This column is not about…

 Published in: The Daily Star on February 25, 2015
This column is not about…

MAHMUDUR Rahman Manna. It is not about he who invested over four decades in politics, and jumped off the cliff because of two conversations that turned him into a villain. This column is not about a man who, till date, is referred to as “bhai,” even in talk shows where he is being critically dissected and against whom thirty cases have already been filed while I pen this column. This column is not about a man who is a once-upon-a-time icon, a current day leader at the forefront of most of the talk show discussions, and one who has fallen overnight. Whether Manna indulged in evil ploys of power grabbing or not is not in discussion here. This column is about how often leaders fail the faith of the people.

We breathe life into myths. Sisyphus, a mere mortal, had tricked the gods and was condemned. As for this myth, one watches the effort of a body to raise a huge stone and push it up a slope a hundred times over. The face is tense, the cheek stays tight on the stone, the shoulder braces the mass, the foot wedges it, and arms are stretched to drive humanity to the peak… only to watch it rush down in a few moments toward the bottom from where he will have to push it up again. The myth of Sisyphus apparently is a sad commentary on futility.

In this land of ours, the mass happens to be Sisyphus and the big rock that the masses push to the peak is only an accumulation of the dreams of the citizens of the country. Every time a political leader disappoints and betrays the real cause of democracy, regular people in this country start their dismal journey downhill, and prepare to climb up again. For most people in this country, there’s no choice but to rise again. The next journey may mean eternal futility yet again, and there may not be any silver lining in the grey clouds that cover us. The people are almost caught up in a human hamster wheel, ceaselessly toiling at a pointless task, without pleasure, reward or promise of justice.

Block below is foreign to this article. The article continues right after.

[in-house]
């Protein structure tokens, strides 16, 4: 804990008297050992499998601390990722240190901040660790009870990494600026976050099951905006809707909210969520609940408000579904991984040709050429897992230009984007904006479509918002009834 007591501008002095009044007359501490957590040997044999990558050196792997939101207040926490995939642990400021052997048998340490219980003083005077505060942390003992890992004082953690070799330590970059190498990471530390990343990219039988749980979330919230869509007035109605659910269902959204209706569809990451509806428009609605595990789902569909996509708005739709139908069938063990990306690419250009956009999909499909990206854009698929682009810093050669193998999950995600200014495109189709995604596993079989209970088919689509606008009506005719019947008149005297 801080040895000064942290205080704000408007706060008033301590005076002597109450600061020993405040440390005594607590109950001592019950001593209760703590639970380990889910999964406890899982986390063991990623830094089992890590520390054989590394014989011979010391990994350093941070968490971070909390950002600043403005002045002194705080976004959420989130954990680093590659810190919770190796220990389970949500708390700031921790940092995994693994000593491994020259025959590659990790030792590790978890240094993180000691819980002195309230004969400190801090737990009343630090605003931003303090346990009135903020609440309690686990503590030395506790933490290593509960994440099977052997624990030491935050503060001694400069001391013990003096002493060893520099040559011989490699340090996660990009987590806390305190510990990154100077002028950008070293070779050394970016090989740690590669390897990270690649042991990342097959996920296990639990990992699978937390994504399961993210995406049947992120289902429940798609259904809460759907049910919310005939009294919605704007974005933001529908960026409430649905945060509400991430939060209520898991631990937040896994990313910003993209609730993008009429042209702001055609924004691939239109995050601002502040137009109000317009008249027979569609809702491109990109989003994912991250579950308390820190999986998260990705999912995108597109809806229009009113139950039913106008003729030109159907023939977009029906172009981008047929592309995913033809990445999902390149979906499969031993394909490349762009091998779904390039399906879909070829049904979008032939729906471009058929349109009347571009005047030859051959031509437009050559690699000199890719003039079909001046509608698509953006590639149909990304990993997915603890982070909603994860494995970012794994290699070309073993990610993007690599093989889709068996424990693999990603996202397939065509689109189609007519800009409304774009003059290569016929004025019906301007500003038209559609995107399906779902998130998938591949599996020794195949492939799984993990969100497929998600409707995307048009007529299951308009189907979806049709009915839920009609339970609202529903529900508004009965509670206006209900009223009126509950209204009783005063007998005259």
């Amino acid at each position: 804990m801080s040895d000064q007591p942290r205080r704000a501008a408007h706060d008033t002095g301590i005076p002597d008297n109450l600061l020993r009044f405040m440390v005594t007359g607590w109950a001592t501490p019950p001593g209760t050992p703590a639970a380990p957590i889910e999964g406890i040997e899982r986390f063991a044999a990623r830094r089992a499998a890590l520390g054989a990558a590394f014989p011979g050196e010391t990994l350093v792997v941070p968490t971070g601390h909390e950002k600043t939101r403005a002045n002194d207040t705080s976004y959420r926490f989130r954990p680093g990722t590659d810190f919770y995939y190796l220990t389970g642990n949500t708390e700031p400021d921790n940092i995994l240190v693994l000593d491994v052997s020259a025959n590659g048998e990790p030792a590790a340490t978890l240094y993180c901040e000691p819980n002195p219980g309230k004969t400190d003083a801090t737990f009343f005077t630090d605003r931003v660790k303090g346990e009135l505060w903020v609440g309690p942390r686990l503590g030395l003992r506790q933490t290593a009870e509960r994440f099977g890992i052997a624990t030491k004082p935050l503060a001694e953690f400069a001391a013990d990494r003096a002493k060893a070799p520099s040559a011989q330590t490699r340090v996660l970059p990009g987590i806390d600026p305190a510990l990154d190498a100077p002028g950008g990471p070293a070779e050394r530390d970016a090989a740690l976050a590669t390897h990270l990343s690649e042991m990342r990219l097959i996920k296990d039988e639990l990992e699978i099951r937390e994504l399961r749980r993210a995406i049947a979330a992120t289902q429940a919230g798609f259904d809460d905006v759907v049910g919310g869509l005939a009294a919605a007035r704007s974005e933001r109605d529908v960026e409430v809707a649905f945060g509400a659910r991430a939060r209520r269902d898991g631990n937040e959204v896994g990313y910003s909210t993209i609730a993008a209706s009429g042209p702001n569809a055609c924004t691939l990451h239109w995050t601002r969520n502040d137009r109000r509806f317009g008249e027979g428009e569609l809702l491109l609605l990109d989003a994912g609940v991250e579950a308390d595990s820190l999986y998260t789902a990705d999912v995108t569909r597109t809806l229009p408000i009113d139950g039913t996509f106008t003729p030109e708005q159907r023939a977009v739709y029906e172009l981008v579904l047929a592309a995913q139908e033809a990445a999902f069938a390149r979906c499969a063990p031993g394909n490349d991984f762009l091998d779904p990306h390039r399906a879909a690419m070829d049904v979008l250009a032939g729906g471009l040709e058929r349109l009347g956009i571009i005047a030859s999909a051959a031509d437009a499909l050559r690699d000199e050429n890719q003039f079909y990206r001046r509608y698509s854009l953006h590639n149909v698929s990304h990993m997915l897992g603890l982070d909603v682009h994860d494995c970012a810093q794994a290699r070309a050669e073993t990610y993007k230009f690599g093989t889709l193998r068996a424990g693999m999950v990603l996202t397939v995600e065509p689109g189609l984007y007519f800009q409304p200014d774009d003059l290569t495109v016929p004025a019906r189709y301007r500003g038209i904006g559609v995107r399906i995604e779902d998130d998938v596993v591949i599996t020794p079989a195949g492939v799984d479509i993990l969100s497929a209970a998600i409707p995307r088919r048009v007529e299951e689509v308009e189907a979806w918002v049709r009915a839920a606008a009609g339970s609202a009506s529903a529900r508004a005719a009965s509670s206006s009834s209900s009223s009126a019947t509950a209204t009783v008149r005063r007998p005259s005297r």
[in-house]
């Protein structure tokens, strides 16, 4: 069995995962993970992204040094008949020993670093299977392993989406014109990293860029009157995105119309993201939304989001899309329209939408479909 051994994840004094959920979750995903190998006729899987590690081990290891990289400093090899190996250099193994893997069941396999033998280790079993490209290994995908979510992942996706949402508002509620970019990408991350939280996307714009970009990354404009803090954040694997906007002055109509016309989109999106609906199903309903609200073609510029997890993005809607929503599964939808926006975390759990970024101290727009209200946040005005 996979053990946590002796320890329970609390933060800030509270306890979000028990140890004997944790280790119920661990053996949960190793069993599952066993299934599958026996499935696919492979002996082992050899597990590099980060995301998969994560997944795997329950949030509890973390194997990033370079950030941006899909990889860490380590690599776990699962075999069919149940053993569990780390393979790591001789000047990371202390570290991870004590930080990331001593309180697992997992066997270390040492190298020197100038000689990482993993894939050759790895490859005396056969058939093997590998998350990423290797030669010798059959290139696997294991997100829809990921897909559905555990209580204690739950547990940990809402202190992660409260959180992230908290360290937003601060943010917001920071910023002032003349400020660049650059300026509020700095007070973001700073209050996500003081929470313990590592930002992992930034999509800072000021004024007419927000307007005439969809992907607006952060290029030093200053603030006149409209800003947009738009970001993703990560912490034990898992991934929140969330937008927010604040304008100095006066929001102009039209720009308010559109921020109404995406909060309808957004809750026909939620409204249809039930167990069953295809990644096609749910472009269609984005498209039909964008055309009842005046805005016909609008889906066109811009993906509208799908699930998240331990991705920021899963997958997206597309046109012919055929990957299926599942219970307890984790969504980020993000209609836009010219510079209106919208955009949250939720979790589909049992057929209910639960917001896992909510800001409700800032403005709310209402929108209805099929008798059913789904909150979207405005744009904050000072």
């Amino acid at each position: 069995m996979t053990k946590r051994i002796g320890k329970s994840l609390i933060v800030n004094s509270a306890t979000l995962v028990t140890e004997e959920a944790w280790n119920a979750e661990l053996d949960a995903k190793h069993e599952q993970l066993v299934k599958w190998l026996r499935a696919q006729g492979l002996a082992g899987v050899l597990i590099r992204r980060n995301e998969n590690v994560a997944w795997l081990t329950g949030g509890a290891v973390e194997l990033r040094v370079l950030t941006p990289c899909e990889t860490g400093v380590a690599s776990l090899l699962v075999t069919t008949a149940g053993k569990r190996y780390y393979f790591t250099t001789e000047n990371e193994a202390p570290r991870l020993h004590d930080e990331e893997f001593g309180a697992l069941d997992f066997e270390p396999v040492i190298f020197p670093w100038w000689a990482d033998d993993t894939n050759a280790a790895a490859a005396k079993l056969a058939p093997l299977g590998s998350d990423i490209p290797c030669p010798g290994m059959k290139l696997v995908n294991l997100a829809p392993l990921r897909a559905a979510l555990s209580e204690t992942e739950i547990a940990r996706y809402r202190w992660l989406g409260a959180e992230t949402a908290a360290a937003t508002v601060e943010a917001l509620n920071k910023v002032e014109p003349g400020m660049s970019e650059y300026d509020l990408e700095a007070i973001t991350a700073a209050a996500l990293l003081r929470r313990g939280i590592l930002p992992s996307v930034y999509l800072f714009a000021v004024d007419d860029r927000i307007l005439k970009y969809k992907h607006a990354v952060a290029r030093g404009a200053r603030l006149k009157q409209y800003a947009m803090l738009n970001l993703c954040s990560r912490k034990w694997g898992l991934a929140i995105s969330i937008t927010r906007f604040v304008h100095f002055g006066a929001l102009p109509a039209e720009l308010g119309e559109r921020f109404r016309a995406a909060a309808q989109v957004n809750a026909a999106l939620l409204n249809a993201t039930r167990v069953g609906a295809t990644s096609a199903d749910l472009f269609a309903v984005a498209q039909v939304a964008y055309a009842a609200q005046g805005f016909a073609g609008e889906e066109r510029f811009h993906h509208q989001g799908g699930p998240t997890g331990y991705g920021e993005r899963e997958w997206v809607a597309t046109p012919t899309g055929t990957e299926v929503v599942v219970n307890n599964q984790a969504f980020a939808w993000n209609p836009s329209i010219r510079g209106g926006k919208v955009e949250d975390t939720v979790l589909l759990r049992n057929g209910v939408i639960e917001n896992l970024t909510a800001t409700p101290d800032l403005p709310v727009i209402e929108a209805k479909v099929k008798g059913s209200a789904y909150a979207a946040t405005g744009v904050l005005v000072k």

With Sisyphus’ rock peaking in Bangladesh, little Imon Hossain, a fifth grader in Azimpur, picks up a cocktail, mistakes it for a stone, targets a fruit, throws it and gets hurt. While the rock of democracy starts rolling again and Sisyphus is all set to begin his climb, Nur Hossain from Jinjira, a Chhatra League leader himself, gets arrested for being in possession of petrol bombs and cocktails that puts a fresh spike in the process. But good news is that even incumbency is not a consideration for the government. Good news, also, is that last weekend in Moulovibazar, AL and BNP representatives agreed to work together to eradicate vandalism. While, with this news, Sisyphus is assured and is taking baby steps upward, in Rajshahi, on the 22nd of February, Shibir activists are chased away by local residents for trying to light a pile of bricks with petrol. Sisyphus is even happier now watching three young men being beaten up by locals when trying to set a car on fire as an infamous miscreant, Abdul Wadud, dies in an encounter. But how does Sisyphus react when, in Faridpur, someone from the police guised in plain clothes strangles Asadul Howlader, a young man? Reports indicate that regular people staged demonstrations and actively stopped the police from entering the area. What does Sisyphus do when two days ago in Science Laboratory, Kajal, a twenty year old is apprehended by people while trying to snatch a gold chain from the neck of a lady, tried on the spot and sentenced to one year in prison? “Where is the judge?” Sisyphus wonders. Keraniganj surprises Sisyphus even more as he watches one single household breeding two different philosophies. In that house, Nur Hossain and Md.Kamal belonging to AL and BNP respectively, are arrested on the 20th of February for being in possession of four petrol bombs and five cocktails. Violence and greed are not loyal to blood, Sisyphus thinks.